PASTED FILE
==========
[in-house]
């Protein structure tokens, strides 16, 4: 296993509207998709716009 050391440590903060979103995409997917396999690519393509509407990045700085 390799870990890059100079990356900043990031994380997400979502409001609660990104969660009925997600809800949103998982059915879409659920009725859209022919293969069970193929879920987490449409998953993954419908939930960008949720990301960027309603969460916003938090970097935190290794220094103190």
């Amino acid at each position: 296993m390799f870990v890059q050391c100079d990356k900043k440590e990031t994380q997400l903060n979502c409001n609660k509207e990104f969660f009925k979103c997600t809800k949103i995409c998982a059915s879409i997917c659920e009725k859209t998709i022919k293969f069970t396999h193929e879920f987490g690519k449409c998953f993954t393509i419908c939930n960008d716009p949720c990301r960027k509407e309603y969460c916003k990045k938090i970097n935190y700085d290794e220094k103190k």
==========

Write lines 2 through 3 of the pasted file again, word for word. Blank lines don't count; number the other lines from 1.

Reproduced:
């Protein structure tokens, strides 16, 4: 296993509207998709716009 050391440590903060979103995409997917396999690519393509509407990045700085 390799870990890059100079990356900043990031994380997400979502409001609660990104969660009925997600809800949103998982059915879409659920009725859209022919293969069970193929879920987490449409998953993954419908939930960008949720990301960027309603969460916003938090970097935190290794220094103190």
């Amino acid at each position: 296993m390799f870990v890059q050391c100079d990356k900043k440590e990031t994380q997400l903060n979502c409001n609660k509207e990104f969660f009925k979103c997600t809800k949103i995409c998982a059915s879409i997917c659920e009725k859209t998709i022919k293969f069970t396999h193929e879920f987490g690519k449409c998953f993954t393509i419908c939930n960008d716009p949720c990301r960027k509407e309603y969460c916003k990045k938090i970097n935190y700085d290794e220094k103190k």